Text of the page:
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Thanksgiving: Regulatory Relief and Tax Reform

the-bank-accountOn the latest episode of The Bank Account, Jonathan and I discuss two business reasons for bankers to be thankful this holiday season, the Senate’s proposed regulatory relief legislation and legislative efforts for tax reform.

The Senate Banking Committee has released the text of proposed legislation providing real regulatory relief to community banks.  With ten Republican co-sponsors and nine Democratic co-sponsors, the measure would appear to have better odds than prior regulatory reform actions.   That said, no action is expected until sometime in 2018, and we’re still a long way away from adopted legislation.  The proposed legislation provides for significant regulatory relief for community banks, including:

  • a regulatory “express lane” for community banks with sufficient leverage capital ratios;
  • a limited exemption from the brokered deposit restrictions for CDARS and other reciprocal deposits;
  • Volcker Rule relief for traditional banks will less than $10 billion in assets;
  • an increase in the Small Bank Holding Company Policy Statement threshold from $1 billion to $3 billion; and
  • an increase in the threshold for an 18-month exam cycle for healthy institutions from $1 billion to $3 billion.

Without attempting to predict how the tax reform legislation will ultimately end up, we also look at a few key provisions of the proposed house and senate versions of the Tax Cuts and Reforms Act.  One item discussed is the potential impact on deferred tax assets, including the likely hit to existing deferred tax asset valuations and the elimination of net operating loss carry-forwards going forward.  We also spend a fair amount of time addressing the need for all Subchapter S banks to begin the process of exploring the impact of the prospective reforms, particularly as it relates to the tax treatment for shareholders that are active in the bank’s management.  As Sub S elections have to be withdrawn by March 15th to be effective for the whole year, the time to start planning is now!

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All Dressed Up with No Place to Go

All Dressed Up with No Place to Go

November 3, 2017

Authored by: Robert Klingler

the-bank-accountOn the latest episode of The Bank Account, Jonathan and I discuss the prospects and alternatives for a small bank that finds itself without an interested buyer.   Frequently, we are finding clients and other depository institutions that have reached the internal decision that it’s time to sell, but when they check the market, the anticipated buyers are either not available, not interested, or at least not as interested as expected/hoped.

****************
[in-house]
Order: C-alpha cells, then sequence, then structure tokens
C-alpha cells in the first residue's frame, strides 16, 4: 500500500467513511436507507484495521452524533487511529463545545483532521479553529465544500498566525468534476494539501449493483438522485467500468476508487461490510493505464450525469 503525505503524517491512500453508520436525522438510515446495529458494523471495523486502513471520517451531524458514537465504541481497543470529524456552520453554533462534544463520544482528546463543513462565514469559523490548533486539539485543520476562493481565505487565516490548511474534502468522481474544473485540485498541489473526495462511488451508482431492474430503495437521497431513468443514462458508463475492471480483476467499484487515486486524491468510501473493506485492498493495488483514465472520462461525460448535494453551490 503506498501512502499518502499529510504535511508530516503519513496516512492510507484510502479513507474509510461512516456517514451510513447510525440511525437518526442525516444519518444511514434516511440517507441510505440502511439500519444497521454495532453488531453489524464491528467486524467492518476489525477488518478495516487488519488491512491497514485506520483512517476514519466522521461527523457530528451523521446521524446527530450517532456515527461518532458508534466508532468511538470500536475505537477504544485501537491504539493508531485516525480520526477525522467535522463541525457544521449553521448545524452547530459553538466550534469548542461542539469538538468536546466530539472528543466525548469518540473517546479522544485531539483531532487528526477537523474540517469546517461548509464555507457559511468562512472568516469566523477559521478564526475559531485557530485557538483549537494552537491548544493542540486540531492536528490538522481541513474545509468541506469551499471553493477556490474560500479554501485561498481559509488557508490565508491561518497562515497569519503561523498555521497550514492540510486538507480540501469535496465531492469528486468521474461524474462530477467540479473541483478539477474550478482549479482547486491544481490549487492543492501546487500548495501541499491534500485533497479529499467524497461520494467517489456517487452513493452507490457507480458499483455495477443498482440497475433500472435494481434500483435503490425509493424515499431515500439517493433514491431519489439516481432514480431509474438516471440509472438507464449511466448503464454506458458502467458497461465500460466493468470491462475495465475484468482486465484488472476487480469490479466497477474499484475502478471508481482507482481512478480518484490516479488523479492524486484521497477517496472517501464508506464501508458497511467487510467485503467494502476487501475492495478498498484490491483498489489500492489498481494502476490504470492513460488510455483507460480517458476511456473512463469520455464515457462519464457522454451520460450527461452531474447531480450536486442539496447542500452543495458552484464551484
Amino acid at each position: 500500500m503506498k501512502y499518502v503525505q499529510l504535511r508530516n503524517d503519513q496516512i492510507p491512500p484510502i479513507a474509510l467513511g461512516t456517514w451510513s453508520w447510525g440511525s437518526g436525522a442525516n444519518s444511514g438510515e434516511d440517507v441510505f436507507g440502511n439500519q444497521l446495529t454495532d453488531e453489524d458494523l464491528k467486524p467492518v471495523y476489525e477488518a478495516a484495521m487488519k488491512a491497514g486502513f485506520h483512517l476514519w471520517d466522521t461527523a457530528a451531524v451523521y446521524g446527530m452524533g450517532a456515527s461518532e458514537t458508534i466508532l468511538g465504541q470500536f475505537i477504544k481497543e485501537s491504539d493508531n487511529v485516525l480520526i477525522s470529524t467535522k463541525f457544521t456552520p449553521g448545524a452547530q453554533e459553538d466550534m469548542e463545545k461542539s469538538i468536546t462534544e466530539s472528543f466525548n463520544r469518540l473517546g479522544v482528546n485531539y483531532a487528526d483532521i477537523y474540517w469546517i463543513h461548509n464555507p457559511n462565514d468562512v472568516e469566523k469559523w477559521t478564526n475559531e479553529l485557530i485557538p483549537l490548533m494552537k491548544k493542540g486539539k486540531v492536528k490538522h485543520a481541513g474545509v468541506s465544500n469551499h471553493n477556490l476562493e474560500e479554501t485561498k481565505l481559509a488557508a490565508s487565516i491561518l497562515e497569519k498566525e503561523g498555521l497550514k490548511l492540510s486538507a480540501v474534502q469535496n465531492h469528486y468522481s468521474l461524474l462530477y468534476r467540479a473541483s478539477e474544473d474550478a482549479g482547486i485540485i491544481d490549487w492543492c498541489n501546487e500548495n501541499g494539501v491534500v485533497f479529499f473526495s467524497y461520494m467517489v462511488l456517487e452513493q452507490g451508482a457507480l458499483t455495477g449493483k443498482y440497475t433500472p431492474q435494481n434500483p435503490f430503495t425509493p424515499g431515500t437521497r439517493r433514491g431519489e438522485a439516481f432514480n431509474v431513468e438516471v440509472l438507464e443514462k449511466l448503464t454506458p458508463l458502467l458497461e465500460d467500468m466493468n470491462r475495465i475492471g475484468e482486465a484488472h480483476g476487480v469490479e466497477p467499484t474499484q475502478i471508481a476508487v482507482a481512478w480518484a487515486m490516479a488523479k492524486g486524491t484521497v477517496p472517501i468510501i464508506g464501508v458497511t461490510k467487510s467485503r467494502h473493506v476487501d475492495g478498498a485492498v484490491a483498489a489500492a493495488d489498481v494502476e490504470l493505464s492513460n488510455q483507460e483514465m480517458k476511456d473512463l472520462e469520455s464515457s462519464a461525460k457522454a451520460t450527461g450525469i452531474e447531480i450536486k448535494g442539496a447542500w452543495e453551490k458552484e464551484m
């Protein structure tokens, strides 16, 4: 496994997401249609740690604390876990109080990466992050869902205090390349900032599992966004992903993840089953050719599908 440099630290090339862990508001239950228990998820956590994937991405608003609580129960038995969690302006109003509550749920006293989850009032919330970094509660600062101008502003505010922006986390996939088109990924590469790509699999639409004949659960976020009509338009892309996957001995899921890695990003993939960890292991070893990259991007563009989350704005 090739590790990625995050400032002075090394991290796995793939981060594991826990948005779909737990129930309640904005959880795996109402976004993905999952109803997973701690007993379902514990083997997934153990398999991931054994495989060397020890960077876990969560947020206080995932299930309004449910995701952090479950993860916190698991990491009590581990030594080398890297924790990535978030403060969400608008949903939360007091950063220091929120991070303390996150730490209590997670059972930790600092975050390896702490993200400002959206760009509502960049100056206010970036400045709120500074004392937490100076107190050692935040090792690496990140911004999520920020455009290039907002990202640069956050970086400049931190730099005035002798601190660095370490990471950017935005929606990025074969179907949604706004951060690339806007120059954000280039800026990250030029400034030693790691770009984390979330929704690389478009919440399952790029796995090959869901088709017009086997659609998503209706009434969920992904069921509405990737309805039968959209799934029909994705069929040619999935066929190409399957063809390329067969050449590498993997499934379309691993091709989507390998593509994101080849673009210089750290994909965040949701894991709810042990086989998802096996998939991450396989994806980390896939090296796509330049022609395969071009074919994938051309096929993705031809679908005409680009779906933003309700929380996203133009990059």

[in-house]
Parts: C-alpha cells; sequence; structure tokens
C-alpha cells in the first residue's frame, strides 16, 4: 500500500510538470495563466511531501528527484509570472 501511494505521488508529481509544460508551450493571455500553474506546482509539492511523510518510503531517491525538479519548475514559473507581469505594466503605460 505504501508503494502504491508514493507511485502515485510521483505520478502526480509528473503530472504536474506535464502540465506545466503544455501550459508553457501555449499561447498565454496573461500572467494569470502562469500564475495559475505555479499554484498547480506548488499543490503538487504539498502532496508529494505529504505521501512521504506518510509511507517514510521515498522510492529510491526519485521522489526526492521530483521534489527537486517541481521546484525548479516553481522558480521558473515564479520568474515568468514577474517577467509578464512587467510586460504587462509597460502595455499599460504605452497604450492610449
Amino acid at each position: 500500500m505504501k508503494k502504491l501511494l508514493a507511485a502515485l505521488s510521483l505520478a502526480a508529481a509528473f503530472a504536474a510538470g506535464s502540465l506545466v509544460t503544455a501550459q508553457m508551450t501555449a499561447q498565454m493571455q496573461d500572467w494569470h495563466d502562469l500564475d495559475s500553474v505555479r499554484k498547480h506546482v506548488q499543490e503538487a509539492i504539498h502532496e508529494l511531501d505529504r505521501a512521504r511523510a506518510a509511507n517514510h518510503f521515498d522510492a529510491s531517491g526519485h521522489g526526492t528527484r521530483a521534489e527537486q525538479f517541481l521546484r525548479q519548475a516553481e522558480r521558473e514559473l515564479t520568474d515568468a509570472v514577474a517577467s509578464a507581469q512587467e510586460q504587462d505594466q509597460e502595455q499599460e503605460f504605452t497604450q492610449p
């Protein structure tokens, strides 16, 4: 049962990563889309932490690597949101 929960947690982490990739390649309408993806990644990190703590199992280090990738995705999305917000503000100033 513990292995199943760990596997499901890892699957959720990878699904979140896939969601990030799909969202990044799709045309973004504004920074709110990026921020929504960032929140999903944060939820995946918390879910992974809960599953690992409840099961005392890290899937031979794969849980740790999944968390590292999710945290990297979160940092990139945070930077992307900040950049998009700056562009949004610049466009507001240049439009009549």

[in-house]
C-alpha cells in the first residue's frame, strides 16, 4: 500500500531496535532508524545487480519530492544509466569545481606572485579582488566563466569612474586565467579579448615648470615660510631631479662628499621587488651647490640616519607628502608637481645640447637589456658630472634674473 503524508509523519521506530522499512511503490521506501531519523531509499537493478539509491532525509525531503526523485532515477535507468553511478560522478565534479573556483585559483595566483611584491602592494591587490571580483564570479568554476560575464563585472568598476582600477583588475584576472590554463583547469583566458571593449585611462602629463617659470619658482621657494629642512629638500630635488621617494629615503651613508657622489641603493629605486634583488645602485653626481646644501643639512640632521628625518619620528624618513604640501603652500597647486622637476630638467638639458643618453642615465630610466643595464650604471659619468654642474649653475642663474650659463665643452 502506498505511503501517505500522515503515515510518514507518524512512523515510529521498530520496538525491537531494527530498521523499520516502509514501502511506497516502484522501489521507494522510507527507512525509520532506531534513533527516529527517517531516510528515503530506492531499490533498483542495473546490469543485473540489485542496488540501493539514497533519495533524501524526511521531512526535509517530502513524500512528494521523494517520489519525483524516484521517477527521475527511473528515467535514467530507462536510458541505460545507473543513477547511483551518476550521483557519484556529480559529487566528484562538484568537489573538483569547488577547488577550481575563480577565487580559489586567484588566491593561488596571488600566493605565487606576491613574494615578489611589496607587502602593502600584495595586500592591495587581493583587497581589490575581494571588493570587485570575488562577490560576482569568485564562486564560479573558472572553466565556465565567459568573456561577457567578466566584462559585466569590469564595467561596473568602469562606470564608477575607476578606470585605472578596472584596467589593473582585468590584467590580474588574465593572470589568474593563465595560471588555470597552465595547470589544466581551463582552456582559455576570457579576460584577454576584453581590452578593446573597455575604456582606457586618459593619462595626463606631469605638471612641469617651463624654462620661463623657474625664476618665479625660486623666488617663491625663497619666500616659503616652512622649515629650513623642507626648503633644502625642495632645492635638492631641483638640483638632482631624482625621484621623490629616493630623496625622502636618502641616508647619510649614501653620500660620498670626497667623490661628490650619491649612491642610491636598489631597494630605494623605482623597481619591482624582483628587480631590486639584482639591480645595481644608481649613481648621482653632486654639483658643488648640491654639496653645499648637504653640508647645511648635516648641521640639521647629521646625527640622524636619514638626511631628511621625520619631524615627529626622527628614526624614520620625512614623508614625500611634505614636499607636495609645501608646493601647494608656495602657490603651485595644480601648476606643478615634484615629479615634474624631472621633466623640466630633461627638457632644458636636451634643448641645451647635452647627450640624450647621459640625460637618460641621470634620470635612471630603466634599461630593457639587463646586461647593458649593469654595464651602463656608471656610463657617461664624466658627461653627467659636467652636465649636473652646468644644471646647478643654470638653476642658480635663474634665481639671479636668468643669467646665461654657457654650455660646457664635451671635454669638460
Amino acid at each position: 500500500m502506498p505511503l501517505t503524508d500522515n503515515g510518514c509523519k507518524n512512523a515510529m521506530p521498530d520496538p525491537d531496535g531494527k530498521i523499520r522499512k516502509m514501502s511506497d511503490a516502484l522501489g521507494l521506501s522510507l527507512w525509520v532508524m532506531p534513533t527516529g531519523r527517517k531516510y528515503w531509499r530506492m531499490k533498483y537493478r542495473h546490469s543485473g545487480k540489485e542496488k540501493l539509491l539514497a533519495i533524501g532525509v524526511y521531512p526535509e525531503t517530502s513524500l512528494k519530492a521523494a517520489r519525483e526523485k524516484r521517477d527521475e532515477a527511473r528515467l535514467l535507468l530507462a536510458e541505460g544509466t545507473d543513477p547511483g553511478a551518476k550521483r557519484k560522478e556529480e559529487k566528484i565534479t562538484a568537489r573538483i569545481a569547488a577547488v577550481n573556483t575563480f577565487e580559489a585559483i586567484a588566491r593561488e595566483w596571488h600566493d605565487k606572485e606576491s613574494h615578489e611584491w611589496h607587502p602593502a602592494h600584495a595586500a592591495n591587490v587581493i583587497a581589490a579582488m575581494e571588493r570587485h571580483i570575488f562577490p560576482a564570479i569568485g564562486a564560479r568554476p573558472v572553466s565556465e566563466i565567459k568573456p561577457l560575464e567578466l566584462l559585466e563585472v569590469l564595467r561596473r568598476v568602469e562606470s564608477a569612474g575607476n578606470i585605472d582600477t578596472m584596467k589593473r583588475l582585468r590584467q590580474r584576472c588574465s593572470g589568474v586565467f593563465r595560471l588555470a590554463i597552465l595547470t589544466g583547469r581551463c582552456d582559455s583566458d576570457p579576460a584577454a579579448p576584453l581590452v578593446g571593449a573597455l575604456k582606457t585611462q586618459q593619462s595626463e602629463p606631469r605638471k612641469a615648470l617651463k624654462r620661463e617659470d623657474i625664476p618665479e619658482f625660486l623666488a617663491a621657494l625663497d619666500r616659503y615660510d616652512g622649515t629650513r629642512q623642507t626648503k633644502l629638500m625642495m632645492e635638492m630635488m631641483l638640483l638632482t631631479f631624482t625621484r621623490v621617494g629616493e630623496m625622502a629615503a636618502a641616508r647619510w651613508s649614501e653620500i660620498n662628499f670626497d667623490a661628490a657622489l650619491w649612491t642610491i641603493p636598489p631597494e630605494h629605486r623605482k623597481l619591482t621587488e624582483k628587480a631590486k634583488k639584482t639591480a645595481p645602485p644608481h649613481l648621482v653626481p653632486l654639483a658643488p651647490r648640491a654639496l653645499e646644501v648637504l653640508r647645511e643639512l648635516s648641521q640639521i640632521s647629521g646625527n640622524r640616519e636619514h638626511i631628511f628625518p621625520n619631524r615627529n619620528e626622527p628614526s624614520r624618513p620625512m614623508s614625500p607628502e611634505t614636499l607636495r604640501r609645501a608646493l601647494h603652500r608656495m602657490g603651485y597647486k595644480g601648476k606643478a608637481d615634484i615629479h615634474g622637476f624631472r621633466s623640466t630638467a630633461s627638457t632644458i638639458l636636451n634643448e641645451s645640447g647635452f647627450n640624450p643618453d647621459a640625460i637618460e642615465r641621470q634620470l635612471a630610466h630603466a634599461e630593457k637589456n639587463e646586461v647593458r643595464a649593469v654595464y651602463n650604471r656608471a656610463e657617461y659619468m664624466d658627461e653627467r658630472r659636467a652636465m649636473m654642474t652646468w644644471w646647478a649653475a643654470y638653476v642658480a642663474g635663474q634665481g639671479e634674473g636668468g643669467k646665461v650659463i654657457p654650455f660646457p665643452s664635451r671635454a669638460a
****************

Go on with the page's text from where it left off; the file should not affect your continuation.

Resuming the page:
Before getting to those topics, we have a brief foray into me trying to avoid talking about college football, as well as updates on the proposed tax reform act and the announcement of the appointment of Jerome Powell to serve as Chair of the Federal Reserve Board.

Among the alternatives discussed:

  • A sale to a credit union;
  • A sale to a non-bank buyer;
  • A merger of equals, strategic merger, or stepping stone transaction; and
  • Longer term planning to set up the bank for a future sale.
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A Potpourri of Bank Regulatory News

On the latest episode of The Bank Account, Jonathan and I discuss a veritable hodgepodge of new regulatory pronouncements, including the CFPB’s small dollar loan rule and the OCC’s guidance on CRA ratings.  But before we got to the bank regulatory issues, Jonathan first had to seek my opinion on the new Florida Gator jerseys (pictured).  I’m actually fairly proud in my restraint.  For the handful of listeners who enjoy this banter, I encourage you to view these rejected Florida Gator uniforms.  For those that wish we’d stick with banking, I assure you my interest in discussing college football has reached another low after this weekend.

the-bank-accountWe also encourage our listeners to check out the American Bankers Association’s new podcast, the ABA Newsbytes Podcast.  While we’re happy for you to listen to our podcast over and over again, we recognize that it has diminished value starting with the third listen, and encourage you to explore other podcasts as well.

The potpourri of topics discussed include:

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Regulators Propose Simplification of Capital Rules

the-bank-accountOn the latest episode of The Bank Account, “Adding HVADC to our Banking Alphabet Soup,” Jonathan and I are joined by colleague Jerry Blanchard to discuss the new capital rules proposed by the federal banking regulators on September 27, 2017.  The newly proposed regulators propose to overhaul the HVCRE regime with a “new and improved” HVADC regime, while also increasing the amount of Mortgage Servicing Assets (MSAs) and Deferred Tax Assets (DTAs) that can be included in Tier 1 Capital.